When I was sixteen years old I drove two of my girlfriends to Panama City Beach, FL. for Spring Break ’91. (That was only twenty years ago, now I take vitamins, fish oil and anti-reflux daily.) The night before our trip I purchased a sheet of LSD, an ounce of Magic Mushrooms, and a quarter of Skunkweed at a Grateful Dead show in my hometown, Atlanta, GA.
We went to see the concert at the Omni Coliseum, (Check out the attached cool picture of the old venue, @http://en.wikipedia.org/wiki/File:Omni_2.jpg) before it became known as Philips Arena. The Omni was built on top of an old rail yard, with track remnants running behind the building. It was resurrected next to the Martin Luther King viaduct, which was constructed over the top of the remaining of rail yard. The deadheads took advantage of the living space beneath the underpass and along the old train tracks by camping out and populating it whimsical tie-dye, turning it into a colorful patchouli forest. It looked like a maze of dancing, greasy heads, and it smelled tangy and acrid. Tents were pitched, and temporary homesteads were constructed for the three-day “Garcia” geared event.
It was the perfect start to our junior year, spring break. We headed downtown in my 1980 silver, Honda Accord with a dancing bears sticker on the side. (I didn’t think I was a poser because I knew the words to “Box of Rain,” but I didn’t know shit other than my interest in the drug culture.) The mass of deadheads was overwhelming, even at sixteen I could see the dysfunction. Un-bathed people were everywhere and many of them had children, but that didn’t stop me from asking.
I’ve never had trouble asking folks for drugs. I ended up buying the mushrooms from an eight year old while his dad napped. He was sitting at a little makeshift table while his dad was passed out next to him on blanket. I kept making eye contact with the kid as he watched me buzz around. Finally, a nearby semi-incoherent fellow pointed me in the direction of the kid. My friends weren’t slack-jawed about it either. “Shannon, NO! You can’t buy drugs from that kid.” Oh yes I can, the money he gets for the mushrooms is going to feed him tonight.” My friends stayed back as I walked over. “That man over there told me you have shrooms. How much for an ounce?” The deal was done and I didn’t feel guilty, it was spring break.
I wanted some LSD for our trip too. I decided it was safe to ask anyone with kids. I ended up buying a sheet (120 hits of acid) from a sweet, big bosomed girl with a baby strapped to her. “You’ll love this stuff, it’s called blue-star.” She said in a peace-loving voice. The sheet was folded inside tinfoil. I opened it up and saw that each individual hit was marked with a blue star. Too easy, I should’ve known.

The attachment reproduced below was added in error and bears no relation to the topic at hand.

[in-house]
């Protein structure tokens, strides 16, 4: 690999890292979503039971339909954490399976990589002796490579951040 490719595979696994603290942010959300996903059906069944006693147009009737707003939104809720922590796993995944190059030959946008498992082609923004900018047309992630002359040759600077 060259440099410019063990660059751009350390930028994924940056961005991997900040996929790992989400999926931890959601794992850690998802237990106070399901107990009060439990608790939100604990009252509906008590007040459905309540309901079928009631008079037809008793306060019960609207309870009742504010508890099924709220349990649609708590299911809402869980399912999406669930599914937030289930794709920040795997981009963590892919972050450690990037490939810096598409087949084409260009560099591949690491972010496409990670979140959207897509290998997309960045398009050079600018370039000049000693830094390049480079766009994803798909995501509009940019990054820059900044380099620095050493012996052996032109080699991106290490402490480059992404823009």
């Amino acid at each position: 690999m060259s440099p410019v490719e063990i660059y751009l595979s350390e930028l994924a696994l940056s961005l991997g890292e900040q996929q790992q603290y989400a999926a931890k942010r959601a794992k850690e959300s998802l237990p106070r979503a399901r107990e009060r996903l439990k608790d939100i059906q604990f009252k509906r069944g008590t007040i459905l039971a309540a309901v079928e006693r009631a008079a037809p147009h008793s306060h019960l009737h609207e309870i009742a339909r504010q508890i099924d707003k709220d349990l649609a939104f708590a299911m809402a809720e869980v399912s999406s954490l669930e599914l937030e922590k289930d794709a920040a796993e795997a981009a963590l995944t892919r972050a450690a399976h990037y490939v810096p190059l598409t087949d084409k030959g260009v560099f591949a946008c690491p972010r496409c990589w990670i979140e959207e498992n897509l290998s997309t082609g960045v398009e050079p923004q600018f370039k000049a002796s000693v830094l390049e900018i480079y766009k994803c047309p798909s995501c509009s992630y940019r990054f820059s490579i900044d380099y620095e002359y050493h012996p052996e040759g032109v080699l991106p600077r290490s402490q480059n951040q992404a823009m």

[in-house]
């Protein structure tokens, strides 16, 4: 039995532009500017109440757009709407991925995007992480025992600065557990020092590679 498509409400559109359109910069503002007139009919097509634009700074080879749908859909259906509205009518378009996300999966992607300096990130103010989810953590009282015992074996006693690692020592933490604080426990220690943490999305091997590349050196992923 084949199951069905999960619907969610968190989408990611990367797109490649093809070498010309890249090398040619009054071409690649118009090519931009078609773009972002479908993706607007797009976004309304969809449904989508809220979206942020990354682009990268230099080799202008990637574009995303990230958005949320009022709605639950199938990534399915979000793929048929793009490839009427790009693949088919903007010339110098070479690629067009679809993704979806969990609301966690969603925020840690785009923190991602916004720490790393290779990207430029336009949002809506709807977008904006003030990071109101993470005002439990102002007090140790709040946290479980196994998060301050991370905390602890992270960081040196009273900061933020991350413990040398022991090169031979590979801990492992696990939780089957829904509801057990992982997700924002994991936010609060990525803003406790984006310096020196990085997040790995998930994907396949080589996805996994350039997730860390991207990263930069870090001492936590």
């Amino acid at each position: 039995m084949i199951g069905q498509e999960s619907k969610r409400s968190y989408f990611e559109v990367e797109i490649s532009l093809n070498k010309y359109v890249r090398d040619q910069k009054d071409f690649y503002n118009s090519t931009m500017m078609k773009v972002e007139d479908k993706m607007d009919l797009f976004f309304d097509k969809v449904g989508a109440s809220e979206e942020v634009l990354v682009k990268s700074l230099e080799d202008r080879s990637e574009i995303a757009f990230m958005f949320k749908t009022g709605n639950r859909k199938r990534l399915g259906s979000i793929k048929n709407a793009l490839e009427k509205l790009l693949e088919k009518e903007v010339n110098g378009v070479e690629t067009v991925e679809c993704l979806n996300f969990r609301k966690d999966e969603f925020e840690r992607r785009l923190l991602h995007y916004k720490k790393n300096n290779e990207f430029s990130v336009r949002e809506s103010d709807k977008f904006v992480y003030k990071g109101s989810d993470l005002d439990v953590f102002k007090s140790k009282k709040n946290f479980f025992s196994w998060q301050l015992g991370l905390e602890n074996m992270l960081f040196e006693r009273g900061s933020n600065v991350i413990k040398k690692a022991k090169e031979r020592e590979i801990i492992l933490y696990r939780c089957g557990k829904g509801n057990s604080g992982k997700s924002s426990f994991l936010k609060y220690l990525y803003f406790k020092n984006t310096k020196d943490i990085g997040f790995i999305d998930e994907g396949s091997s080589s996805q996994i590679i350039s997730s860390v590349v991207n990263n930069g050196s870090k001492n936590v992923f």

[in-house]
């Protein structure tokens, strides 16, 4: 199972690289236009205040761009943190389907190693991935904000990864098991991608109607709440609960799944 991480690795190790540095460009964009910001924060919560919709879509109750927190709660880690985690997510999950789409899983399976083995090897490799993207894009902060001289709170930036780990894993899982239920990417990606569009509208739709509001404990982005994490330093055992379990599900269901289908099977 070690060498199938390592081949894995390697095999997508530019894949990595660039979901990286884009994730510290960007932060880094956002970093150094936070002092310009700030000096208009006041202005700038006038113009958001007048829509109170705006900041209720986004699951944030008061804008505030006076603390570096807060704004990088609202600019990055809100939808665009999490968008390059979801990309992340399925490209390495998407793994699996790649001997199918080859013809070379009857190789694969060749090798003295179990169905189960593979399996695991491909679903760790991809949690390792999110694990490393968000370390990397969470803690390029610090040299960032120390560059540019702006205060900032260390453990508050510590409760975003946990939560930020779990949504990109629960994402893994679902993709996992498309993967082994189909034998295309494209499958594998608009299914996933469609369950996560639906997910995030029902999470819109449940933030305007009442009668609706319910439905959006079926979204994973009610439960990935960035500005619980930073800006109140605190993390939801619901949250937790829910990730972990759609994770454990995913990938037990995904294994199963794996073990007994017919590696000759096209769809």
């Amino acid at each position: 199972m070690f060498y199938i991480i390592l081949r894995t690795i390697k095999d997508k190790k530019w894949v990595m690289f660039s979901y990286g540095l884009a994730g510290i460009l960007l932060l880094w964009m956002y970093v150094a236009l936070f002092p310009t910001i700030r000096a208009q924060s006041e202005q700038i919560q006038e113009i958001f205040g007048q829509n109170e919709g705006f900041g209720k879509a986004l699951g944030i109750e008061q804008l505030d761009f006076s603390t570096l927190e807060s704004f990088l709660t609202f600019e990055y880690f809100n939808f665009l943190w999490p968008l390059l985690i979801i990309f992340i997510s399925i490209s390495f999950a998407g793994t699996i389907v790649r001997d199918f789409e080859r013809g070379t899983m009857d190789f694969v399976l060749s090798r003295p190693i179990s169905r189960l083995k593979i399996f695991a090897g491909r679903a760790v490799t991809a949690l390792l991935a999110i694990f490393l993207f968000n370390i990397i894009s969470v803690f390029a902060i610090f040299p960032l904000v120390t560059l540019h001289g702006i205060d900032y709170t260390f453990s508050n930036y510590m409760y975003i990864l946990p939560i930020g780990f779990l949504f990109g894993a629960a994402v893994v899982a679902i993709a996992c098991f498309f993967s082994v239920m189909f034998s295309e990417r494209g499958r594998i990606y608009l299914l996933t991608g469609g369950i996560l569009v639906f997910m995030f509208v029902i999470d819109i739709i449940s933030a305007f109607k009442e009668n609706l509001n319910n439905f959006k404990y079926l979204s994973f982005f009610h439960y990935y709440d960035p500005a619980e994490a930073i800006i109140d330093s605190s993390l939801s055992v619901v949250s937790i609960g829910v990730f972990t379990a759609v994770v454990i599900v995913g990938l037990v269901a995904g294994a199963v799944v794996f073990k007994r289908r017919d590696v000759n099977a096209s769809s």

The next day we loaded Wanda, the Honda with our goods and headed down to the “Redneck Riviera” or Florida Panhandle, with her beaches like emptied bags of sugar. My friend Lilly and I were going with our friend Katie, her dad and his girlfriend, and Katie’s little sister and guest. Obviously we needed two cars so I signed up for driving-a sixteen year olds freedom. We followed them down 1-85 towards Alabama and through scenic towns with overgrown moss trees and antebellum homes.
We had a loaded dugout (a 2 in 1 marijuana and pipe holder) in the car but our other party favors were stashed in the trunk. I carved a big square out of the pages of my King James Version and filled it in with our bags of goodies. The unsuspecting hiding spot for sure. Who would ever suspect a girl that brought her bible on vacation? And I sometimes wore long Laura Ashley dresses too. (Stylish, name-brand plural-marriage-girl, type dresses.) I certainly didn’t look the “druggie” part, but that’s how I played it so well.
I was a crafty teen. I forged, and designed my own report card that spring. I knew even my mother wouldn’t let me road-trip it down to P.C. with columns of F’s and D’s. I signed my mother’s name on the legit report card, but I had her sign the one I made in keyboarding class. I couldn’t pass the class, yet somehow I managed to create a believable enough official looking document. I knew better than to give myself all A’s. I packed in the C’s and even gave myself a D. I spent a lot of energy faking it when I could’ve made it had I tried. I accomplished anything I wanted once I set my mind to it, but trouble was usually more appealing.
After many stops and drops of Visine, we arrived at the Summit hotel. At the time, the Summit was like Panama’s version of Trumps Tower. We were in the Mecca of the party although at the more distinguished address. After all, there was a Waffle King right across the street. We stayed in a two-bedroom condo and Katie’s sweetheart dad gave us the master suite.
Dan the dad was an amazing guy. Katie’s dad had custody of her and her sister. He was a handsome guy with an enormous heart. He actually took me in for a while during my junior year. His girlfriend was madly in love with him and treated him like a he was her daddy and lover. She spoke to him in a toddlers whine and drew hearts on his sandwiches with the mustard. Dan had us on a leash, but it was long and loose like a zippy line. He let us girls run wild during spring break, but he always knew where we were. He was the type of dad you didn’t want to let down by breaking his trust. He trusted us so much and gave us the choice to make the right decisions.
I’m serious, to be continued.